Bacterial infections can take a toll on your body. In some cases, infections can damage your heart causing a condition known as endocarditis. While rare, it’s a potentially fatal condition.
What Is Endocarditis?
Endocarditis is when the lining of your heart — the endocardium — becomes inflamed. It also usually affects your heart’s valves and blood vessels.
Causes of Endocarditis
The most common cause of endocarditis is a bacterial infection. It happens when bacteria enters the bloodstream and settles in the lining of your heart, heart valves, and blood vessels.
Bacteria can get into your bloodstream several ways:
- Injury to your skin, including cuts, scrapes, and skin infections.
- Injury to your mouth or gums, including from every day activity such as brushing your teeth.
- Inflammation of your gums (known as gingivitis) or other dental infections.
- Poor oral hygiene.
- Infections in other parts of your body, such as from an IV catheter.
- Using a contaminated needle.
- Contracting a sexually transmitted disease.
In rare cases, fungi can also cause endocarditis.
Another common term for endocarditis is infective endocarditis (IE). Bacterial endocarditis is also used to describe endocarditis caused by bacteria or other microorganisms.
There’s also non-infective endocarditis. This happens when sterile blood clots attach to heart walls and valves. Eventually, noninfective endocarditis can turn into IE if microorganisms attach to the blood clots.
While rare, endocarditis, or IE, is a serious condition that is always fatal if not treated. Here’s what you need to know about IE to protect yourself.
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Signs and Symptoms of Infective Endocarditis
Because symptoms are often mild at first, you may not know you have endocarditis right away. It can resemble other illnesses, such as the flu. That’s why IE often goes undetected and undiagnosed.
Symptoms of IE can develop and worsen over time. Some people can develop severe symptoms suddenly. Signs and symptoms of endocarditis include:
- New or worsening heart murmurs.
- Fever or chills.
- Joint or muscle pain and numbness.
- Pale skin.
- Painful nodules under the skin.
- Reddish spots on your skin and whites of your eyes.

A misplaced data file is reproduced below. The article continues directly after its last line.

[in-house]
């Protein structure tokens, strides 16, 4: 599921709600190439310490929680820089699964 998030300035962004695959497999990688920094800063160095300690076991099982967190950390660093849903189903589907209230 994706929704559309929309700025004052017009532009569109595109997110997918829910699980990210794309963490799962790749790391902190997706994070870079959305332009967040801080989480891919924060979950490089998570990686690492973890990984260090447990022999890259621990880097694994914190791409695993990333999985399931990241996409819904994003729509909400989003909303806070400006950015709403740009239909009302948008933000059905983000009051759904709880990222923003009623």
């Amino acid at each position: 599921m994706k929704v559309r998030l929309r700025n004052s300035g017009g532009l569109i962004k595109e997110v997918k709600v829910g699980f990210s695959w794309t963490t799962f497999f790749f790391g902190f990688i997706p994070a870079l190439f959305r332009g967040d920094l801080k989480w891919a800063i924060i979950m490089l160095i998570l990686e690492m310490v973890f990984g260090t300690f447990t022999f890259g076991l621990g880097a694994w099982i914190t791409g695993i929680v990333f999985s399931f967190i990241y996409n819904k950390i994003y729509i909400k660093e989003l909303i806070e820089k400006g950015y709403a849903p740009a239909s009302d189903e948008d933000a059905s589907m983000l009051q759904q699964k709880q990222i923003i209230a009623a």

- Red streaks under your fingernails.
- Stomach pain.
- Blood in urine.
- Enlarged spleen that’s tender to the touch.
It’s important to contact your doctor right away if you have a persistent fever or unusual fatigue that won’t go away.
Types of Endocarditis
Symptoms can depend on the type of infective endocarditis, which include:
- Acute bacterial endocarditis. Symptoms begin suddenly and include fatigue, a high fever (102 to 104 degrees Fahrenheit), and fast heart rate (greater than 100 beats per minute). It causes rapid and extensive heart valve damage, which can lead to heart failure.
- Subacute bacterial endocarditis. Also known as chronic IE, symptoms occur gradually over weeks or months. They include fatigue, sweating, mild fever, a moderately fast heart rate, weight loss, and a low red blood cell count.
Endocarditis Risk Factors
Infective endocarditis can happen to anyone, but there are several factors that can increase your risk.
You are at higher risk for endocarditis if you:
- Have an artificial heart valve, pacemaker, or defibrillator.
- Use intravenous drugs.
- Are immunocompromised.
- Have a history of valvular disease, including aortic valve disease, mitral regurgitation, mitral valve prolapse, and rheumatic heart disease.
- Have a congenital heart disease, including aortic stenosis, bicuspid aortic valve, pulmonary stenosis, and ventricular septal defect.
- Have a history of infective endocarditis.
- Recently had or are undergoing certain invasive dental procedures, such as a root canal.
- Recently had certain medical or surgical procedures, including heart valve surgery and open-heart surgery.
- Are on hemodialysis.
- Have a fixed intravenous catheter.
- Develop sepsis, a severe blood infection.
- Are age 60 or older.
- Are male. Endocarditis affects twice as many men as women.